Derek and Betty in Teenagers from Outer Space
Rebel alien "Derek" (David Love)
and "Betty" (Dawn Anderson) in
Teenagers from Outer Space

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Killers from Outer Space

The experience working with Roger Corman led directly to Graeff's writing a heart-felt science-fiction script entitled Killers from Outer Space and, modeling himself after Corman, Graeff set about getting investors, hiring actors, and planning the production. Securing some of the $14,000 budget from actor Gene Sterling, Graeff placed a small ad in The Hollywood Reporter looking for more investors. The ad was answered by British actor Bryan Pearson (billed as Bryan Grant), who put up $5000 in exchange for playing the role of Thor, the evil alien, and casting his wife Ursula Pearson (billed as Ursula Hansen) in the small role of Hilda.

Filmed in the fall of 1956, the film changed titles several times before it was eventually released as Teenagers from Outer Space by Warner Brothers in June of 1959. The film, now considered a cult classic, tells the tale of Derek (played by Chuck Roberts, a.k.a David Love) a space alien with a conscience who must save Earth from an invasion of giant flesh-eating monsters. It was shot entirely on location in Hollywood, California. The final title of the film was apparently not Graeff's choice. The last title he gave to the film before selling it to Warner Brothers was The Boy From Out of This World.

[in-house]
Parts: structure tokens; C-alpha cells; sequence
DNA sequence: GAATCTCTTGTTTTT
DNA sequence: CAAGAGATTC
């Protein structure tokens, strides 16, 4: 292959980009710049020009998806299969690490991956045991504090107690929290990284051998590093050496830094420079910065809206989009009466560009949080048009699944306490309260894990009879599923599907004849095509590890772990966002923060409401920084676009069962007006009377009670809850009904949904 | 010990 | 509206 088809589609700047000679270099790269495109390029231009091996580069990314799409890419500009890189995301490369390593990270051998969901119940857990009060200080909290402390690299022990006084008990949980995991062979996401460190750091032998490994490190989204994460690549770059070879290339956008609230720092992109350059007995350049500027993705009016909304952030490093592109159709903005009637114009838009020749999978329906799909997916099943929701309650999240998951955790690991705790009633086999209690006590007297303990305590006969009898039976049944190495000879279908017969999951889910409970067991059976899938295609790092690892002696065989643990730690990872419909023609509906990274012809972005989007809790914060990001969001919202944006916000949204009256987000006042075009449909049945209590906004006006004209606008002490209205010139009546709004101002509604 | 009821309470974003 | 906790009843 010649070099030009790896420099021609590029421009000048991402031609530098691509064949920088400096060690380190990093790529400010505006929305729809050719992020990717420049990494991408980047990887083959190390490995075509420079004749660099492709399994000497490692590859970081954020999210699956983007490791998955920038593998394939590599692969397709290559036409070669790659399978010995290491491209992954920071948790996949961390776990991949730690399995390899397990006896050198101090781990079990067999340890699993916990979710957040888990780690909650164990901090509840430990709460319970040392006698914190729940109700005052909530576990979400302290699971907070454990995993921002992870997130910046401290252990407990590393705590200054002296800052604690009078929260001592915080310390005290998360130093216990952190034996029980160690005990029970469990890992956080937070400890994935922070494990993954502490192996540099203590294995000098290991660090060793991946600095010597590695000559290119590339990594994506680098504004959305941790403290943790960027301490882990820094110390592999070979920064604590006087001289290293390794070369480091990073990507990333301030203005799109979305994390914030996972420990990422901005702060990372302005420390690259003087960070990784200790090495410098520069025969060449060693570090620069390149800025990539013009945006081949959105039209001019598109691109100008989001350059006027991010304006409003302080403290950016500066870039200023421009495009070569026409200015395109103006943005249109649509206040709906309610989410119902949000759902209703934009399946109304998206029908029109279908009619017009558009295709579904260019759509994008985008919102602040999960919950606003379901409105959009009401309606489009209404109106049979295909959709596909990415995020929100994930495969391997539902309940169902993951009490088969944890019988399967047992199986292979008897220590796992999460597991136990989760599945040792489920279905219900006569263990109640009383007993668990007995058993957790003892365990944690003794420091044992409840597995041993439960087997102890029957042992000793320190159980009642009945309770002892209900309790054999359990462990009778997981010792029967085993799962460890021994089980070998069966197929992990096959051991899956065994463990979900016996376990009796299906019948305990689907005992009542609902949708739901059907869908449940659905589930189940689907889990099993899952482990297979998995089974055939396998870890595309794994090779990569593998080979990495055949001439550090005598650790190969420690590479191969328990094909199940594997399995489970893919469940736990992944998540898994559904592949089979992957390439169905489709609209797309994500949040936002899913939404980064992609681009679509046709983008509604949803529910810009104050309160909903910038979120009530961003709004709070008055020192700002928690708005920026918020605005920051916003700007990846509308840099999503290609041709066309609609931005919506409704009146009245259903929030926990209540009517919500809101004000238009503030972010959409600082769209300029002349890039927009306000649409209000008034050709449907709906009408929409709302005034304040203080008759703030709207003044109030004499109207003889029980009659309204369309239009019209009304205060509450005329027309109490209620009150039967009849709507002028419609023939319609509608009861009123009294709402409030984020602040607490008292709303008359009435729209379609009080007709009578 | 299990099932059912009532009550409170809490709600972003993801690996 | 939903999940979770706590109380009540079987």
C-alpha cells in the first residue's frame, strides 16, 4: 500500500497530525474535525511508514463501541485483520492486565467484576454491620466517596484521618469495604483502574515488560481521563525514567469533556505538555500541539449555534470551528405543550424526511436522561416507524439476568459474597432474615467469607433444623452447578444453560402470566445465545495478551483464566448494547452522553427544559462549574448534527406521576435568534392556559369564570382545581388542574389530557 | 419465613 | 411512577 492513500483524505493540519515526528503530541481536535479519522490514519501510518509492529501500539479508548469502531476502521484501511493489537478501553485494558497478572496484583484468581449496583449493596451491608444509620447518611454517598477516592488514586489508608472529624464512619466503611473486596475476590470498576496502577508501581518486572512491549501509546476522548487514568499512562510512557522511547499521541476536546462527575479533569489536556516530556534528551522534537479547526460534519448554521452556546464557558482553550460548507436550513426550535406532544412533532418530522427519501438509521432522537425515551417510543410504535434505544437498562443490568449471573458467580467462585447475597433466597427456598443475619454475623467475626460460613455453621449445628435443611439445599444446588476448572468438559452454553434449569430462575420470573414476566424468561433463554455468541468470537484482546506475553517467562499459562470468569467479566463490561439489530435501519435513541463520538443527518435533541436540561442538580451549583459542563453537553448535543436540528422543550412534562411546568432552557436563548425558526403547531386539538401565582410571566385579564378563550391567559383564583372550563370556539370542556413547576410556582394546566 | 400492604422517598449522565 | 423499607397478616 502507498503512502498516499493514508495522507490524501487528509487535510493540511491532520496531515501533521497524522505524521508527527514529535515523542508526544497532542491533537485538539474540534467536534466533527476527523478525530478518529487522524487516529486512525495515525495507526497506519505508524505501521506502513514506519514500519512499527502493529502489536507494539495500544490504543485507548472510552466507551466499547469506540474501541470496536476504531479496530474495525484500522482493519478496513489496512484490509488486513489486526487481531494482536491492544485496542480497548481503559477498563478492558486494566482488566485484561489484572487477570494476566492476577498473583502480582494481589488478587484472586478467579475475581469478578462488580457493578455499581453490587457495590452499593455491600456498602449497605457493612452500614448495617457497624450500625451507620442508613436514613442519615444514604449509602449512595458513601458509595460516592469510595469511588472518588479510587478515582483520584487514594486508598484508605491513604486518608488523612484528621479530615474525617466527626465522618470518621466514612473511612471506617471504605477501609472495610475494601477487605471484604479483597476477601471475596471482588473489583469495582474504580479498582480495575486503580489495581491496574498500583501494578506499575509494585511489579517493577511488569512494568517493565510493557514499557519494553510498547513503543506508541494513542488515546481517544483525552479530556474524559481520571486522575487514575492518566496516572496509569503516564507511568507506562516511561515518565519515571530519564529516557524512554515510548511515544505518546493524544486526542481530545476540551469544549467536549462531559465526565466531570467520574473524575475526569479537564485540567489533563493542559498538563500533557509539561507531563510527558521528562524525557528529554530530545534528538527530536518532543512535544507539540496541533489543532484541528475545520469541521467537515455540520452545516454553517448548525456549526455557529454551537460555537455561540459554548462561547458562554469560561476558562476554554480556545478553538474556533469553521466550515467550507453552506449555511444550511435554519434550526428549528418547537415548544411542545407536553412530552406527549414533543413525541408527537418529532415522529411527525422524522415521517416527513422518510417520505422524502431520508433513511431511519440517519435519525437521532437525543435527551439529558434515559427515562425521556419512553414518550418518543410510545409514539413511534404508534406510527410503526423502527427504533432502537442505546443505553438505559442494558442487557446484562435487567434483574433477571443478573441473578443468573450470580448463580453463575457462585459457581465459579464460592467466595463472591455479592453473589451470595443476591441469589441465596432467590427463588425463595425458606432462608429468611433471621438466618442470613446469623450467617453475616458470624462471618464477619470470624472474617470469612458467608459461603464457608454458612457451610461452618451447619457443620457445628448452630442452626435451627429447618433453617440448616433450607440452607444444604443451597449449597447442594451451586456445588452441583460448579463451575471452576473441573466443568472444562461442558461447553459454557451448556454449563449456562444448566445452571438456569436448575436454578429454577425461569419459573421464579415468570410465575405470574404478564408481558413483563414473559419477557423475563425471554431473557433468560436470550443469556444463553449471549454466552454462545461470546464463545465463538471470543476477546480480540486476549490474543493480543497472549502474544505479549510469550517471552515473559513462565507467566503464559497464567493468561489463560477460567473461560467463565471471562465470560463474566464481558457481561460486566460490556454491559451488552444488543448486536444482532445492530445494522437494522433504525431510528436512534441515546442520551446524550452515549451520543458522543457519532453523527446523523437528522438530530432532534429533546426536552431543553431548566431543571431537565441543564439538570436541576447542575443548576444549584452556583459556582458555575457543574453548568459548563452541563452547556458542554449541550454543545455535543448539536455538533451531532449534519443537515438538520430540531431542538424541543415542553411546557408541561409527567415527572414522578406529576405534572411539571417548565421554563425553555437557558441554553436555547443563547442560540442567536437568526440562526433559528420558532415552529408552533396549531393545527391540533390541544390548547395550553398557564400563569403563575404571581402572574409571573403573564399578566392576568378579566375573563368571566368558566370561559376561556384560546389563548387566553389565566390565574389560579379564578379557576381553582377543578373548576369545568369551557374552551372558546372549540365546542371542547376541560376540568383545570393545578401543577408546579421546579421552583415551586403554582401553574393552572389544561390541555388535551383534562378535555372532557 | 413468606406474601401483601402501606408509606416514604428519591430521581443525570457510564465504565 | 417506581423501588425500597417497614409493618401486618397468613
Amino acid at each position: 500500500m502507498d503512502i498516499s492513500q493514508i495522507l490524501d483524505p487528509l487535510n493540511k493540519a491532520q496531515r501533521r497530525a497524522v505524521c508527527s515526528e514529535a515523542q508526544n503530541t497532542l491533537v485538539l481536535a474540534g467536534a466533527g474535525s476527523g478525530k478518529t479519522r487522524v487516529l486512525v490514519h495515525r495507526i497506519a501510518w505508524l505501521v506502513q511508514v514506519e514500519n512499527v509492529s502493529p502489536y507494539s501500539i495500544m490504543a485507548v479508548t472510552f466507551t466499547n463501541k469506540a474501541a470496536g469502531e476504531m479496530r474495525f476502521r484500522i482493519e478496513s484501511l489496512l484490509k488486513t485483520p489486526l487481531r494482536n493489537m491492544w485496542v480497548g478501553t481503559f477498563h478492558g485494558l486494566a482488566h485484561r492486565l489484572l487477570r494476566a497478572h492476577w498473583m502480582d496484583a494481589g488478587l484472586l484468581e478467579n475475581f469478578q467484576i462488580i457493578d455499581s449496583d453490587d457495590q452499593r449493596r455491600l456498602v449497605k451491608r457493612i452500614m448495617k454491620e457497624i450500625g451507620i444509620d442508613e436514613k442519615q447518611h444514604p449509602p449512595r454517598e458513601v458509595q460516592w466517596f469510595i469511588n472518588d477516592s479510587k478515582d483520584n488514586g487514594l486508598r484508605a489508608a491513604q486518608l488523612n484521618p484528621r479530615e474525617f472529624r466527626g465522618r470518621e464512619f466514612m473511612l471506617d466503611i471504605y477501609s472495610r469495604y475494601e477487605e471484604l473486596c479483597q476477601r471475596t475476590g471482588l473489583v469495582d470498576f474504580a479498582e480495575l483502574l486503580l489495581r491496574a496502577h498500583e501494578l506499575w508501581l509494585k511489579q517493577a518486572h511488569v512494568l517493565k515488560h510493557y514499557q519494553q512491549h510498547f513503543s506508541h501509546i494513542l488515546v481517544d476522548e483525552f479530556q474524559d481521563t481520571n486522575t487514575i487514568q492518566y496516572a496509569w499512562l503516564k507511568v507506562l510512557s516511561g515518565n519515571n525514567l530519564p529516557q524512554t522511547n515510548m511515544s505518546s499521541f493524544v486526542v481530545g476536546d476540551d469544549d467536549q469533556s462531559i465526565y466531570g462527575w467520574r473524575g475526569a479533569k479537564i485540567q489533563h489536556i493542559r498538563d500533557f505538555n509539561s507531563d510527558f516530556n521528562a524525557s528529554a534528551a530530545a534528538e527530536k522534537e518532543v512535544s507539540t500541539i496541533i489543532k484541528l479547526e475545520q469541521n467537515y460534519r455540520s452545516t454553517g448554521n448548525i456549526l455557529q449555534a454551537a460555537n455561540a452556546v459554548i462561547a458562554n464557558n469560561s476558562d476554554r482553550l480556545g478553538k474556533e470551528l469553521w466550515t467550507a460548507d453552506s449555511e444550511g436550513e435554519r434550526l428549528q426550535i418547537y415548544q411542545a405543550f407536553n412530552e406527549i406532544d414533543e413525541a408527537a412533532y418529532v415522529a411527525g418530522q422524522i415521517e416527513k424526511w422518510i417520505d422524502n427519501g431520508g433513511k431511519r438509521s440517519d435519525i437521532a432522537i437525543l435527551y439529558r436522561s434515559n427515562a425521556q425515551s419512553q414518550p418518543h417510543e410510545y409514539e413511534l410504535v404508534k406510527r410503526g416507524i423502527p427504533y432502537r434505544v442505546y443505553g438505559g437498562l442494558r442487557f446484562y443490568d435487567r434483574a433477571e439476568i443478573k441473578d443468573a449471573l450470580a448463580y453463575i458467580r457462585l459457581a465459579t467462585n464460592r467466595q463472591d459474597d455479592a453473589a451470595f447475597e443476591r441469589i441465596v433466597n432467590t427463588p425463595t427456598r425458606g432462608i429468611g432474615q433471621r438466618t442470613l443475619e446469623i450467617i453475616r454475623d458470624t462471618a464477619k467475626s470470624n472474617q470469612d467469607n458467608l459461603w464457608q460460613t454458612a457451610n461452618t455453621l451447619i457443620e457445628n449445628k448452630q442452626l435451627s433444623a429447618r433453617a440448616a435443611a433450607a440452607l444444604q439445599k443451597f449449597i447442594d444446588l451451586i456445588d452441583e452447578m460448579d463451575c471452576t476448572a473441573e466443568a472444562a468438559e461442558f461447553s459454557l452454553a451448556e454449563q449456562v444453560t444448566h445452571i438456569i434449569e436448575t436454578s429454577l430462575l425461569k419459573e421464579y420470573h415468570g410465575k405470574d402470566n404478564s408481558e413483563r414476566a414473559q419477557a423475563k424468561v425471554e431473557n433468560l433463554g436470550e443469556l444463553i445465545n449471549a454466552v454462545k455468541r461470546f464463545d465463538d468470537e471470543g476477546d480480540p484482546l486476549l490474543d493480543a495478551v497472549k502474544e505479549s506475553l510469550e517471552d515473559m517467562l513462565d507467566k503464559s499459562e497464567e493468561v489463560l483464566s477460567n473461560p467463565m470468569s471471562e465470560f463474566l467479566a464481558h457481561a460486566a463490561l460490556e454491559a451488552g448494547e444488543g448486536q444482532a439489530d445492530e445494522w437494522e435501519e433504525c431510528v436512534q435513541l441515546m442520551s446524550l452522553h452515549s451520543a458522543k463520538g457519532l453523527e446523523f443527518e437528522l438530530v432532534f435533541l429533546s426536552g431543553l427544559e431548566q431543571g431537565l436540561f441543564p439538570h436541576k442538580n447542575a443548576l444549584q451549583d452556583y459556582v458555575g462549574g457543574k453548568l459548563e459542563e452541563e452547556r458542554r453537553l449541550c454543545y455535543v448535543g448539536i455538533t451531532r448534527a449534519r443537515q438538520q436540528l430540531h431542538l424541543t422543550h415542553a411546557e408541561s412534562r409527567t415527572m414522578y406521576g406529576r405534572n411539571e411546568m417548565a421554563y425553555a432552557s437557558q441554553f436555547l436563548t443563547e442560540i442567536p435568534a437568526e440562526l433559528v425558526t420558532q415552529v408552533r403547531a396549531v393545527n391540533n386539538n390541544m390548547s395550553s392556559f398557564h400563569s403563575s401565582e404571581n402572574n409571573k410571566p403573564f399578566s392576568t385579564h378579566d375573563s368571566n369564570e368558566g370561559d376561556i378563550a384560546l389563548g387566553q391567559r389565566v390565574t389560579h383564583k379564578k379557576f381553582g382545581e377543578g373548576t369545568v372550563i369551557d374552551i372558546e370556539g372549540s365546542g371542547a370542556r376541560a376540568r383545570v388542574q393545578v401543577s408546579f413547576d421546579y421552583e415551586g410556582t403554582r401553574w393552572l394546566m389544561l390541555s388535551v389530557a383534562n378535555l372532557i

When it was finally released, it appeared as the lower part of a double bill alongside the second Godzilla film, Gigantis the Fire Monster, and was shown almost exclusively at drive-in theaters. Critics were not kind to the film, though Graeff was mentioned in the Los Angeles Times and Variety as a director with talent and a creative approach to a minimal budget. Audiences and theater exhibitors were vocal in their contempt for the film.

In the early 1960s, however, the film was sold to television, where it played frequently for the next thirty years and gained a cult following as a supreme example of a film whose intentions far outstripped its budget and for its infamous ray gun that turned living things into instant skeletons, an effect lovingly borrowed by Tim Burton in his film Mars Attacks!.

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The film Teenagers from Outer Space is in the public domain. All stills taken from the film are not subject to copyright restrictions.